By GILLIAN SLADE on January 30, 2020.
Alberta has taken a look at the way Portugal addressed its issues with drug addiction over the past two decades.
“The SCS (supervised consumption site) Review Committee examined a wide range of evidence and strategies, including the Portuguese model, as part of its work,” said Kassandra Kitz, press secretary for the associate ministry of mental health and addiction.
Jason Luan, associate minister for mental health and addiction, is in receipt of a report from the review panel appointed last summer. That report has not been made public yet.
About 20 years ago Portugal decriminalized the consumption, acquisition and possession of drugs for personal use and has been recognized for the positive change it brought about.
Portugal established a maximum amount one person can legally have for their own consumption. Someone with that amount or less, where there is no suspicion of drug trafficking, is evaluated by a team comprising of medical doctors, psychologists, sociologists or social workers and a lawyer with the objective of determining the need for treatment to facilitate recovery.
Someone trafficking drugs faces imprisonment, according to online media reports.
Drug use has declined in Portugal among those between the ages of 15 and 24 years and there has been a decline among those using drugs for the first time.
It was not only decriminalizing drugs that made the difference but an emphasis on health for those with an addiction. There are reports online, and even YouTube videos, of health workers making visits to areas where people are known to be using drugs. They provide them with clean needles in exchange for used ones. There is also the equivalent of a “food truck” that pulls in at specific locations to dispense methadone. Reports show people who were previously homeless and unable to work due to an addiction now receiving methadone near their office where they work in Lisbon.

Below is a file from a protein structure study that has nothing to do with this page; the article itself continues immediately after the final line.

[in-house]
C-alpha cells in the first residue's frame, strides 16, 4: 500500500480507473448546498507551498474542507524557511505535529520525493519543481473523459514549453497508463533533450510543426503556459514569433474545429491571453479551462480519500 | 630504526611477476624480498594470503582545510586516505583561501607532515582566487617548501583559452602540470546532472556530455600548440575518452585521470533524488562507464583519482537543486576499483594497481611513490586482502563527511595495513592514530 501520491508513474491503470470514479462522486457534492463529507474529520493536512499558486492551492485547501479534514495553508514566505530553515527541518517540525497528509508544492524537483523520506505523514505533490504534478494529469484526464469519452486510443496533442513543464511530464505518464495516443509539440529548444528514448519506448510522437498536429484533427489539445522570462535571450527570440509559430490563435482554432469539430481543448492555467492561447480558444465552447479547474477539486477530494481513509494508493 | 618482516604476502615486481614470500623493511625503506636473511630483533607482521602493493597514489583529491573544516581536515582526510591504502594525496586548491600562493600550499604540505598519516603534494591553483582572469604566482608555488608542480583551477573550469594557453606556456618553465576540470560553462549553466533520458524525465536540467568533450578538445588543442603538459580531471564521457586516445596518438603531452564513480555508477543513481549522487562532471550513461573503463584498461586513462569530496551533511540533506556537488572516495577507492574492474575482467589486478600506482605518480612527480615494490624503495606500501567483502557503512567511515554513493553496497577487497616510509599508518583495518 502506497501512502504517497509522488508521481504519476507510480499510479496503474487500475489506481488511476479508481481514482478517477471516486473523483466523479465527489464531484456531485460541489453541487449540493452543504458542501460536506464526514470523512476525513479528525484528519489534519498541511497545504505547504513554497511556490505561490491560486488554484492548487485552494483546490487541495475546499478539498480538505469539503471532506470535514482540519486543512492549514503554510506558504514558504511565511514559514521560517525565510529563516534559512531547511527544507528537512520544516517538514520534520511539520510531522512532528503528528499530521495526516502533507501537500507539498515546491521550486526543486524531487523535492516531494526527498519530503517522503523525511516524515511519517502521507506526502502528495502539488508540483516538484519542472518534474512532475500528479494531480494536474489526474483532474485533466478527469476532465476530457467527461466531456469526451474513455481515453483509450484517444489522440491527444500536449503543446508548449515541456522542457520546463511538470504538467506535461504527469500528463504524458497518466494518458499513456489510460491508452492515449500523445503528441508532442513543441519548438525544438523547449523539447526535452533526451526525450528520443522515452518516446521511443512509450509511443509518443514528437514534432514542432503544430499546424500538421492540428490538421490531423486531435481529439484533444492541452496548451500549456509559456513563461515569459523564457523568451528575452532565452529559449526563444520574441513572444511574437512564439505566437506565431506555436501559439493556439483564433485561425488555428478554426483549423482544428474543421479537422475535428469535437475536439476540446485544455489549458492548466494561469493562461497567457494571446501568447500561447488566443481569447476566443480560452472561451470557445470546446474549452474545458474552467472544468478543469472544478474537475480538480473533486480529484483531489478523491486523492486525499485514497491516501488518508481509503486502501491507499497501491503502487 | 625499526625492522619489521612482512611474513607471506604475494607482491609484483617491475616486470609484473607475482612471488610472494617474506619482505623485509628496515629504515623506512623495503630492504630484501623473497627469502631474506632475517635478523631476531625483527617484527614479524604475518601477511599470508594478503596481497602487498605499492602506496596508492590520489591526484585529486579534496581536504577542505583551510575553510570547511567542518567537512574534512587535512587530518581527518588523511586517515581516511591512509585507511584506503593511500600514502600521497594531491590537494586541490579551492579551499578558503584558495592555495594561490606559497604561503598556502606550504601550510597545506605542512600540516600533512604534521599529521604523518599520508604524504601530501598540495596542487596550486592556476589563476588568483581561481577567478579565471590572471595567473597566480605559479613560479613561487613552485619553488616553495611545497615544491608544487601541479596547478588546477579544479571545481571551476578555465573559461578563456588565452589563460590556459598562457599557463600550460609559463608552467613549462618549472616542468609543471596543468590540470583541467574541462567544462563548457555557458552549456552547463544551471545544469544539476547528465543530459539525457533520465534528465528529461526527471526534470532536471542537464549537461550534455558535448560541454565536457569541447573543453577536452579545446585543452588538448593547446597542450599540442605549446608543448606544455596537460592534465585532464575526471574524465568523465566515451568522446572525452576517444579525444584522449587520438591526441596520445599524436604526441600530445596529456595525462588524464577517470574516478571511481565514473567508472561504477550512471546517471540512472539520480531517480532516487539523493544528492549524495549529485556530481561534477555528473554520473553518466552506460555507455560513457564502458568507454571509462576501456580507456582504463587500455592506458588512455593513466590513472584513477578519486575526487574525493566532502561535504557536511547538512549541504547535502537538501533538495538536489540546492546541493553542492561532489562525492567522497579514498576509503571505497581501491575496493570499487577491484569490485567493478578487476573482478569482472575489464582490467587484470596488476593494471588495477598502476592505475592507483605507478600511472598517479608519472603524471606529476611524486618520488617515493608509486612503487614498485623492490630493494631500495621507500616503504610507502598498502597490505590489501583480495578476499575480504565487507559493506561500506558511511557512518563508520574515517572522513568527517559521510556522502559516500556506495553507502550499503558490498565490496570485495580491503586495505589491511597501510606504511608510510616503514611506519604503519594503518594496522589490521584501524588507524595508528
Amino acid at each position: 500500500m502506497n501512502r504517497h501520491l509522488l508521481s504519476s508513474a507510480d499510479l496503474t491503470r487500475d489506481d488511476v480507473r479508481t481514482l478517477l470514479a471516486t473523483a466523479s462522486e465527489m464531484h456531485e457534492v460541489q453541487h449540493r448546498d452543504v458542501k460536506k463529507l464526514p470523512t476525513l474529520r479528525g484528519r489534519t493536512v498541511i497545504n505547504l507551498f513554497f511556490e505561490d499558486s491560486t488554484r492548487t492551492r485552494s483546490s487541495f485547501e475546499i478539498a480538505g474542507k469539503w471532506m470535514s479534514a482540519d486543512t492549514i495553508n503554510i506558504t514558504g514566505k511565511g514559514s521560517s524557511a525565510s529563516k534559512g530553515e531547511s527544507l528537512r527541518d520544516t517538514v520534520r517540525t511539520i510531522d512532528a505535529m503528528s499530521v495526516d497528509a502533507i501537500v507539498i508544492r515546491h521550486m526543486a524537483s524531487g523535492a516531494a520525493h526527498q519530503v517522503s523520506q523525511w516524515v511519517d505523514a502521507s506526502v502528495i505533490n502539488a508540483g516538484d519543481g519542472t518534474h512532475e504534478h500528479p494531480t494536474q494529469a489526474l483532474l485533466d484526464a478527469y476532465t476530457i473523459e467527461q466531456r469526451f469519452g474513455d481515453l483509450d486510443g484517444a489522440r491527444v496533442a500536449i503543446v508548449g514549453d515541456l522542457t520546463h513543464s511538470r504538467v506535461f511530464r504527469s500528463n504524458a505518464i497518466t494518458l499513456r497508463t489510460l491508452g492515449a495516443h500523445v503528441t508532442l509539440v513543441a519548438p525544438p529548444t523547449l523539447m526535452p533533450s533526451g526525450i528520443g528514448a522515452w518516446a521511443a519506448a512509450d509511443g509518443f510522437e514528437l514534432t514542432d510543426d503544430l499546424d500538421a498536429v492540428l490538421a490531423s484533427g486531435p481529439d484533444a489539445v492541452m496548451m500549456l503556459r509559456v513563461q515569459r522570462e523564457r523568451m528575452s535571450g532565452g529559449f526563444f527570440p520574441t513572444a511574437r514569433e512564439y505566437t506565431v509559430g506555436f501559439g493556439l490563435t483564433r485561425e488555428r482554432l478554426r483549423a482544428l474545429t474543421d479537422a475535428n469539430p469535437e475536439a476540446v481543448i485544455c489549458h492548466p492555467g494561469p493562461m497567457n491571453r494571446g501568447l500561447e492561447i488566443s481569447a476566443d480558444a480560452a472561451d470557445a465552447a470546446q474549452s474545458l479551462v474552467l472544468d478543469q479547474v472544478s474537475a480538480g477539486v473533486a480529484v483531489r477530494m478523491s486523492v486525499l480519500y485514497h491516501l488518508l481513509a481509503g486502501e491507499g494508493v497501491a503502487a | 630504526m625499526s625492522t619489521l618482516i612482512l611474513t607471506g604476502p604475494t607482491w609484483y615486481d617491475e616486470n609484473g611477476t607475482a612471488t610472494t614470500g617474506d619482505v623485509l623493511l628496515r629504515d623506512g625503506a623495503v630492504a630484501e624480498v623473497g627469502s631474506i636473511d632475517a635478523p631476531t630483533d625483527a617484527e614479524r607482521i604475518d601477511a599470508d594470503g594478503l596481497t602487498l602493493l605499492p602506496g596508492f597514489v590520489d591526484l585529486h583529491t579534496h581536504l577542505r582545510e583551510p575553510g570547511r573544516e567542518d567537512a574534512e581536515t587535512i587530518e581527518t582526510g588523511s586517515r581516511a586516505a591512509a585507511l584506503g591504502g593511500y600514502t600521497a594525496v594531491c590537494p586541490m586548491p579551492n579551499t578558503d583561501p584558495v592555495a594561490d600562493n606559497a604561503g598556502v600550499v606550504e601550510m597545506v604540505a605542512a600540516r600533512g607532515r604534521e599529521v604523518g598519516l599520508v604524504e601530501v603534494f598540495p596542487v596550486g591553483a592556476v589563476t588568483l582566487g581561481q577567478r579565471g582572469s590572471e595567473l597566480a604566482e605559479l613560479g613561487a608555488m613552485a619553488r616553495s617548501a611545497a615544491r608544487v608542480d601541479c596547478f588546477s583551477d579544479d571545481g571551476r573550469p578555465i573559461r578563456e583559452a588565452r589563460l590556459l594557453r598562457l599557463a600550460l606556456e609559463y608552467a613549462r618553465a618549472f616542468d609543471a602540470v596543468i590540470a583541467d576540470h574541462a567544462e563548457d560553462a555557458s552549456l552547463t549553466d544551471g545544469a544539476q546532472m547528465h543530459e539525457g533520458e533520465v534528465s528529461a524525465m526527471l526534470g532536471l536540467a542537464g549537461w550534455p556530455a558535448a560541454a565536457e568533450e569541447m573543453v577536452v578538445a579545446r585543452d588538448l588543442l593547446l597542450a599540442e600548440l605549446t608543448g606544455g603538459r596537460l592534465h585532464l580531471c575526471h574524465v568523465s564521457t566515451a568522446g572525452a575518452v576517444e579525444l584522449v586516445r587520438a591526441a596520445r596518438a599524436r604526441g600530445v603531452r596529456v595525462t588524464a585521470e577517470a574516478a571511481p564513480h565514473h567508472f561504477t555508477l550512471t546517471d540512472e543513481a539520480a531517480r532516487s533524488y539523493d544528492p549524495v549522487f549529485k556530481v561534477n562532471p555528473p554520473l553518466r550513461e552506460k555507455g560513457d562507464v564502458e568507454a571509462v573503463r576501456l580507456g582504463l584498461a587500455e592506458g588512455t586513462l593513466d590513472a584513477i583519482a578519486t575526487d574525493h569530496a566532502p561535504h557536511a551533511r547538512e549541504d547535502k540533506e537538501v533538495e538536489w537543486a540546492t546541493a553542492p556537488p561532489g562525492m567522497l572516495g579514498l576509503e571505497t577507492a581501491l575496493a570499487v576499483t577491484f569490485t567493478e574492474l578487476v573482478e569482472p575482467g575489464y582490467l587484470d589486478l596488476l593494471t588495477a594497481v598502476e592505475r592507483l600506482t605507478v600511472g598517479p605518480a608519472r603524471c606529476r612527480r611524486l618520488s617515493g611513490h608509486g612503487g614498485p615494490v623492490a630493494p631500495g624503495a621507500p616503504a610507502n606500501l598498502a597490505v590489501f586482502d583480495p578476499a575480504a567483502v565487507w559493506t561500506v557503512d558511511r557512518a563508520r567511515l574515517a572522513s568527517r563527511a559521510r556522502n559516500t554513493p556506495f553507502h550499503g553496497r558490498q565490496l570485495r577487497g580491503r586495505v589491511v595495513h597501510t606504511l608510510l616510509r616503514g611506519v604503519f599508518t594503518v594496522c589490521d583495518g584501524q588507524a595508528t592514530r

Kitz says in Alberta the plan is a range of treatment and recovery supports.
“Our government supports incorporating harm reduction into a broad continuum of addiction treatment and recovery supports, as does the model used in Portugal,” said Kitz.
“For too long, funding for detox, treatment and recovery supports was insufficient to meet the needs of Albertans. We are committed to ensuring every individual who needs it gets the opportunity to find their path to long-term recovery and a healthy life.”
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